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WITH LEONARDO DA VINCI 319

if he declines, you might at least induce him to paint us a little picture of the Madonna, as sweet and holy as his own nature. Will you also beg him to send us another drawing of our portrait, since our illustrious lord has given away the one which he left here? For all of which we shall be no less grateful to you than to Leonardo." Mantua, March 27, 1501.

TheCarmelite Vicar-General replied without delay: "Most illustrious and excellent Lady,—I have just received Your Excellency's letter, and will obey your orders with the utmost speed and diligence. But, from what I hear, Leonardo's manner of life is very changeable and uncertain, so that he seems to live for the day only. Since he has been in Florence, he has only made one sketch—a cartoon of a child Christ, about a year old, almost jumping out of his mother's arms to seize hold of a lamb. The mother is in the act of rising from S. Anna's lap, and holds back the child from the lamb, an innocent creature, which is a symbol of the Passion, while S. Anna, partly rising from her seat, seems anxious to restrain her daughter, which may be a type of the Church, who would not hinder the Passion of Christ. These figures are as large as life, but are drawn on a small cartoon, because they are represented either seated or bending down, and one stands a little in front of the other, towards the left. And this sketch is not yet finished. He has done nothing else, excepting that two of his apprentices are painting portraits to which he sometimes adds a few touches. He is working hard at geometry, and is quite tired of painting. I only write this that Your Excellency may know I have received your letters. I will do your commission, and let you know the result very soon, and may God 320 CARTOON FOR THE SERVI

keep you in His grace.—Your obedient servant, Fr. Petrus Novellara, Carm. Vic-Gen."1 Florence, April 3, 1501.

The letter is of great importance, both as showing Leonardo's absorption in geometrical studies, and giving a description of the famous cartoon which he drew for the Servi friars, and which not only filled all the artists with admiration, but brought crowds of men and women to the convent hall, where this masterpiece was exhibited during two days. "The whole city was stirred," wrote Vasari, "and you might have fancied that you saw a procession on some solemn feast day." And Girolamo da Casio, the Bologna poet, with whom Isabella was in constant correspondence, wrote a sonnet on the cartoon which had moved all Florence to wonder.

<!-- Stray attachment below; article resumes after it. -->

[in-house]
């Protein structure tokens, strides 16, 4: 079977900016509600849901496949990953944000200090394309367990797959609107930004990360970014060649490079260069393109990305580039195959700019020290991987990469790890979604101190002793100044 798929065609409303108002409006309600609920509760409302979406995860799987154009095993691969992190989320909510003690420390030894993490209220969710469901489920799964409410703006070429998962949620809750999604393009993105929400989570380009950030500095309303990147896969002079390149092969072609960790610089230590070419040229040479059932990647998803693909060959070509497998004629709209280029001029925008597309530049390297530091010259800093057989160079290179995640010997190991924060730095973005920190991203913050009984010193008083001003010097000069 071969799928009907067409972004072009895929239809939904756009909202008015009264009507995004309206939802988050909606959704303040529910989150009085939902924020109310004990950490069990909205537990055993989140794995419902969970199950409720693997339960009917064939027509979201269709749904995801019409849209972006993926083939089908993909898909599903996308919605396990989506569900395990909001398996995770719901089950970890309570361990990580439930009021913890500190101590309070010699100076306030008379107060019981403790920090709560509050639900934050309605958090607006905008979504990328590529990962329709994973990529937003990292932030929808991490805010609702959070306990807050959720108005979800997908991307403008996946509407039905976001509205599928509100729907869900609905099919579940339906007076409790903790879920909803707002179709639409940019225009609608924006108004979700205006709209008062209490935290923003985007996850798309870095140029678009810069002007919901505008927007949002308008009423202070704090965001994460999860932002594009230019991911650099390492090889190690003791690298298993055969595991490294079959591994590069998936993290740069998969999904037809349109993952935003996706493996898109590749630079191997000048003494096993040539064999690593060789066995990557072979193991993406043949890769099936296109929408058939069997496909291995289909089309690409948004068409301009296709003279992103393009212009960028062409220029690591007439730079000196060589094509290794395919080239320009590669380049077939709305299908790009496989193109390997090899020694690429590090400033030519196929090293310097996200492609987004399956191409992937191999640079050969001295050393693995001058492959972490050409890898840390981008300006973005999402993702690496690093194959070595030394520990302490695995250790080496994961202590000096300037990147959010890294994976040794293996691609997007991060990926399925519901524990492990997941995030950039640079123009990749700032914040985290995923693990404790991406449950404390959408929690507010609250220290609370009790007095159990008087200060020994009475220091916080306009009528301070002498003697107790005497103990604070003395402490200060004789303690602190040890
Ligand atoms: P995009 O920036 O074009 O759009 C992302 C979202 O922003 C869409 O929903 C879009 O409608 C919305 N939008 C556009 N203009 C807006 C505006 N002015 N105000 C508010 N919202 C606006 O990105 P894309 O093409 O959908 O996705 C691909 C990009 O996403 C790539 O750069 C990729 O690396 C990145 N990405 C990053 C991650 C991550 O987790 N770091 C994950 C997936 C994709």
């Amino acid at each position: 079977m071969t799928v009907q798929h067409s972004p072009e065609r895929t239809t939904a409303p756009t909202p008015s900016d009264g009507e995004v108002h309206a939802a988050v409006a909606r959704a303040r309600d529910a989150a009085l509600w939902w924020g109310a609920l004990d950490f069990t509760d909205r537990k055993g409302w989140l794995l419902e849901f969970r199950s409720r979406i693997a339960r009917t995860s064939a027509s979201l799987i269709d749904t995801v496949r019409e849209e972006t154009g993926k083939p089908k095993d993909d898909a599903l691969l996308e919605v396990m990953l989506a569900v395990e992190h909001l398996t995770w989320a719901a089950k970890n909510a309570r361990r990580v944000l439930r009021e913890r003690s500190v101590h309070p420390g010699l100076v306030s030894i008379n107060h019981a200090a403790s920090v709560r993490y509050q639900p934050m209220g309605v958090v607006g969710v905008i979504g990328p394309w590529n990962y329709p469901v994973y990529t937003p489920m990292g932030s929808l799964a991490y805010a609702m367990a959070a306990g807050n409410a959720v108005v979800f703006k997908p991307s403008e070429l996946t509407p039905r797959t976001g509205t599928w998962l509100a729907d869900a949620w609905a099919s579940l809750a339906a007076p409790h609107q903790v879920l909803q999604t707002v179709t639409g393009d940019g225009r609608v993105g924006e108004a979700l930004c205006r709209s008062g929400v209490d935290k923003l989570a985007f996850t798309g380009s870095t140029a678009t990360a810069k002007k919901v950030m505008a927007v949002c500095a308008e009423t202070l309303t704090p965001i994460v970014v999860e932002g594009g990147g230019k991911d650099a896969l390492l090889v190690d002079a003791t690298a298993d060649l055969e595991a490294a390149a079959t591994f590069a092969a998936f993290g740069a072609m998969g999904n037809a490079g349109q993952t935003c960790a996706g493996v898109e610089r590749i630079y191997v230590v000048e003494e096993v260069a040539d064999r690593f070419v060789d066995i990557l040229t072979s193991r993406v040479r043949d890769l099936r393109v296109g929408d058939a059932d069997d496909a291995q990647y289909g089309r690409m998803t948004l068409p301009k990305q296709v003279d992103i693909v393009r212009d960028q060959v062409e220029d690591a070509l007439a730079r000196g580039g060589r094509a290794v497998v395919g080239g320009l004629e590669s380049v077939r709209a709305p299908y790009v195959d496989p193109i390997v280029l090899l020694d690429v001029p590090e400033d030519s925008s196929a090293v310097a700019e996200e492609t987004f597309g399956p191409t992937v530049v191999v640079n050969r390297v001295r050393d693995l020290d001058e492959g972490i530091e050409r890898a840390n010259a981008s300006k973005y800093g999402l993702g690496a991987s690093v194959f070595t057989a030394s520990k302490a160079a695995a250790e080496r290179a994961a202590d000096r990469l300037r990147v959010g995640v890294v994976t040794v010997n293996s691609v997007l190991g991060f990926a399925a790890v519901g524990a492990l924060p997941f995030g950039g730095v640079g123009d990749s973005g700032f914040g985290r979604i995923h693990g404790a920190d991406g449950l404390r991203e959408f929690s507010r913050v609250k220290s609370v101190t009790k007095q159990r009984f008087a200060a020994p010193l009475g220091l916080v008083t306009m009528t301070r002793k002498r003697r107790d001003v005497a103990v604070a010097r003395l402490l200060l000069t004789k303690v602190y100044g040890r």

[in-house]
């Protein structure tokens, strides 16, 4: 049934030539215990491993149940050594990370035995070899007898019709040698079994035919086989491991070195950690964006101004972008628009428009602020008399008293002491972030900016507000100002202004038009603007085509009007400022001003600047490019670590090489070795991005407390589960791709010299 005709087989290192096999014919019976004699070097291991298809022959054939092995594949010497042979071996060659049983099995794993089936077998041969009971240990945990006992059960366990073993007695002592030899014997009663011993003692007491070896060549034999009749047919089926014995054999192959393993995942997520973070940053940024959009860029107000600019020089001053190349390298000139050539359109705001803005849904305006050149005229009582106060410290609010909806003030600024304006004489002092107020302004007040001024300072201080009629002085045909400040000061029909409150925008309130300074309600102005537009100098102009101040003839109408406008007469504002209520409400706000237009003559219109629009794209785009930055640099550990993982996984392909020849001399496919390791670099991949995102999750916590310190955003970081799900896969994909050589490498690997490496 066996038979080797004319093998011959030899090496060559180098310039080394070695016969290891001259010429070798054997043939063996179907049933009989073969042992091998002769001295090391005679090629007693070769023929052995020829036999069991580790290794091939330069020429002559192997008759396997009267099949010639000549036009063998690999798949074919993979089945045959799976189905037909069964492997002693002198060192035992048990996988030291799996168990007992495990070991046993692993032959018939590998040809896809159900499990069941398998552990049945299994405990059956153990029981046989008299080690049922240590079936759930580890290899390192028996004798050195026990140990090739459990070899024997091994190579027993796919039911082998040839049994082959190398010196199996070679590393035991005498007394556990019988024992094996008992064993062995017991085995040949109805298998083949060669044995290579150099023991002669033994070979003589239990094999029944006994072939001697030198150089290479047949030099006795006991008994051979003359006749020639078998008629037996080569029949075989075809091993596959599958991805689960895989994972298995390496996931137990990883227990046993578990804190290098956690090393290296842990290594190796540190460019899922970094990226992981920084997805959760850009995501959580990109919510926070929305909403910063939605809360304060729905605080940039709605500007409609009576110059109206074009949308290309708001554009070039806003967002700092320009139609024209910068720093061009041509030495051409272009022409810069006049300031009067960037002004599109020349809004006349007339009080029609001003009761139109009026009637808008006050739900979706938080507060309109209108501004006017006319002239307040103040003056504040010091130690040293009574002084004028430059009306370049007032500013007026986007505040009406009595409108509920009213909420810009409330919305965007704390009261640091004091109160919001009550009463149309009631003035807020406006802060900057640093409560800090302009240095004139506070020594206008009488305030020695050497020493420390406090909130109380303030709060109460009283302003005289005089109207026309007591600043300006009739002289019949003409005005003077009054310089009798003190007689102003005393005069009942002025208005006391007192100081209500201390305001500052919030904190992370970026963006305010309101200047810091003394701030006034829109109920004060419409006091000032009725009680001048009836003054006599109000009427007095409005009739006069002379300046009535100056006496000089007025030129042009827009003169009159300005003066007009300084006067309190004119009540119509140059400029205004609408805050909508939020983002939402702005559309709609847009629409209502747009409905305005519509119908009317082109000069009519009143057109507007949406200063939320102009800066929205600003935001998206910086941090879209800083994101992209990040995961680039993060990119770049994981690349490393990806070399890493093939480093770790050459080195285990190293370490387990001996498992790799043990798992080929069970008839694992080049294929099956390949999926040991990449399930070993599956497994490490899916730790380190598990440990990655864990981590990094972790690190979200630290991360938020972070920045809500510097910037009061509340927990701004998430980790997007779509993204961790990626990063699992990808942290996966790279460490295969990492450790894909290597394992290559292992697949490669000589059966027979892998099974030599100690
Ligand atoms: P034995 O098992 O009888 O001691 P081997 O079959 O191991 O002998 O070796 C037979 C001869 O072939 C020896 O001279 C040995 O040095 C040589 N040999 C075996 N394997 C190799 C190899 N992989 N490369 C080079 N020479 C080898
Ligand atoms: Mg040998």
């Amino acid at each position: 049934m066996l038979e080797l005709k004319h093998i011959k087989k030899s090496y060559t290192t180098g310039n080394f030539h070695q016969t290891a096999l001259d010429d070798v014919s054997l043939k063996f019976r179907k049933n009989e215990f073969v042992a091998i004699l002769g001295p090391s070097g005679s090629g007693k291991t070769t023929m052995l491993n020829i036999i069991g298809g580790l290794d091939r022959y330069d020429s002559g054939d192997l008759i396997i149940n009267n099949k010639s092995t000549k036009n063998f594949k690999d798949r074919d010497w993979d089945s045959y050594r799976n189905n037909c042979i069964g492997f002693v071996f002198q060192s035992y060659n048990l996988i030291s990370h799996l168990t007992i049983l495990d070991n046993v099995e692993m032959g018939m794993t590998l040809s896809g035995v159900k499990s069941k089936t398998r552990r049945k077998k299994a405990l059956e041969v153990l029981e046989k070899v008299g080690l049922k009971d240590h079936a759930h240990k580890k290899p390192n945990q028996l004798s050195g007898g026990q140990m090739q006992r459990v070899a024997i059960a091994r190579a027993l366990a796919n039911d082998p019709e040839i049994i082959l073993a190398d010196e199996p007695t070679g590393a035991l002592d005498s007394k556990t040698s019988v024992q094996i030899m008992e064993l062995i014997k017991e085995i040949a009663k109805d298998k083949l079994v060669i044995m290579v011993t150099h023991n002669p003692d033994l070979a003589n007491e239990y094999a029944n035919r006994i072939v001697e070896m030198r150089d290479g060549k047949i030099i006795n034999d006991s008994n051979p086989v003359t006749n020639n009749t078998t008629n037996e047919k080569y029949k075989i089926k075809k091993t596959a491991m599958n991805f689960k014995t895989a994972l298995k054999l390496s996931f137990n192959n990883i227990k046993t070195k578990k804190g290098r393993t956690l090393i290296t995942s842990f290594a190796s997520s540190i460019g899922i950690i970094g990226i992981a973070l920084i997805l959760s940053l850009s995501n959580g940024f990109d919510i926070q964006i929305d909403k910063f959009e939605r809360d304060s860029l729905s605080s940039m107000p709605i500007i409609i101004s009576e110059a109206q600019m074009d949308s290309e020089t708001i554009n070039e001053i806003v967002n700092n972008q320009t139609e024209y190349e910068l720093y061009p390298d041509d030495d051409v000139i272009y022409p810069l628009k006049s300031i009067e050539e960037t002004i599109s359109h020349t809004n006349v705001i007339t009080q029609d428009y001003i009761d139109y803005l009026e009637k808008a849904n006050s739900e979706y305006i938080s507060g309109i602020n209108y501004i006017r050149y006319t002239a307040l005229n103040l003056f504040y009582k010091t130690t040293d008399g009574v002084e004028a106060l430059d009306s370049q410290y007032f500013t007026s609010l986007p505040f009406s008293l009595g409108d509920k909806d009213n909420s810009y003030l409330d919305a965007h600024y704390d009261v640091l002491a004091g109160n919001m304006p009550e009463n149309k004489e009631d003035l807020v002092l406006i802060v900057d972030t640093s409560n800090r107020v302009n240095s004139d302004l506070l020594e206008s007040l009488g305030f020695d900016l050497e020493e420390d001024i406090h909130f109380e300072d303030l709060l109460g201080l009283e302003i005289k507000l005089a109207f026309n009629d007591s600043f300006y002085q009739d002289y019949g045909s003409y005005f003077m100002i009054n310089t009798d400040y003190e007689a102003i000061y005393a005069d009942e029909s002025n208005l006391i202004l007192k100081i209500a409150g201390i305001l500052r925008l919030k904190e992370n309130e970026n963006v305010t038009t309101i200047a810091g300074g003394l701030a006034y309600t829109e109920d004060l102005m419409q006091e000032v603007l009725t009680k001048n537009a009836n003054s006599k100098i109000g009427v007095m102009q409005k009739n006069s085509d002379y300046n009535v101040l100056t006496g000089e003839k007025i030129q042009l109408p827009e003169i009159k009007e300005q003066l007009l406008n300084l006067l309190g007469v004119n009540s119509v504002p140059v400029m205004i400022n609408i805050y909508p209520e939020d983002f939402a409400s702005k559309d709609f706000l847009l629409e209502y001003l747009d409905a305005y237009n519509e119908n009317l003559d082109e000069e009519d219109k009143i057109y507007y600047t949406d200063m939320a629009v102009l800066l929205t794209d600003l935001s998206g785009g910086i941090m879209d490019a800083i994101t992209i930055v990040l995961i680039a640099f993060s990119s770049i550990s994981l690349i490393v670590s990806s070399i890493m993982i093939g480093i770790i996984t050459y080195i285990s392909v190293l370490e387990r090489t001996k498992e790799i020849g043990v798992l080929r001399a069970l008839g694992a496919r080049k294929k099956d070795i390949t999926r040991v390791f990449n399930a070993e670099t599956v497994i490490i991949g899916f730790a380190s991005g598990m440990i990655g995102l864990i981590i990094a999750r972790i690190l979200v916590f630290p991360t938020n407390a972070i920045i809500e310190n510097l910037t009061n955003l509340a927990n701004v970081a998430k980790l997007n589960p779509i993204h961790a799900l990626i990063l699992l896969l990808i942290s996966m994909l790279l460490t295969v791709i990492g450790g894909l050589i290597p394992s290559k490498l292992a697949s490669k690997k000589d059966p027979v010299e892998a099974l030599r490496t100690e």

Ten days later the Carmelite friar wrote again to tell Isabella the result of his efforts:—

"This Holy Week I have succeeded in learning the painter Leonardo's intentions by means of his pupil, Salai, and some of his other friends, who, to make them more fully known to me, took me to see him on Wednesday in Holy Week. In truth, his mathematical experiments have absorbed his thoughts so entirely that he cannot bear the sight of a paint-brush. But I endeavoured as skilfully as I could to inform him of Your Excellency's wish. Then, finding him well disposed to gratify you, I spoke frankly to him on the subject, and we came to this conclusion: if he can, as he hopes, end his engagement with the King of France without displeasing him by the end of a month at latest, he would rather serve Your Excellency than any other LEONARDO'S MADONNA 321

1 Luzio, / Precettori, App.

person in the world. But, in any case, as soon as he has finished a little picture which he is painting for a certain Kobertet, a favourite of the King of France, he will do your portrait immediately and send it to you. I left two good petitioners with him. The little picture which he is painting is a Madonna, seated as if at work with her spindle, while the Child, with His foot on the basket of spindles, has taken up the winder, and looks attentively on the four rays in the shape of a cross, as if wishing for the cross, and holds it tight, laughing, and refusing to give it to His mother, who tries in vain to take it from Him. This is all I have been able to settle with the master. I preached my sermon yesterday. God grant it may bring forth much fruit, for the hearers were numerous. I commend myself to Your Excellency. —Frater Petrus De Novellara." Florence, April 14, 1501.1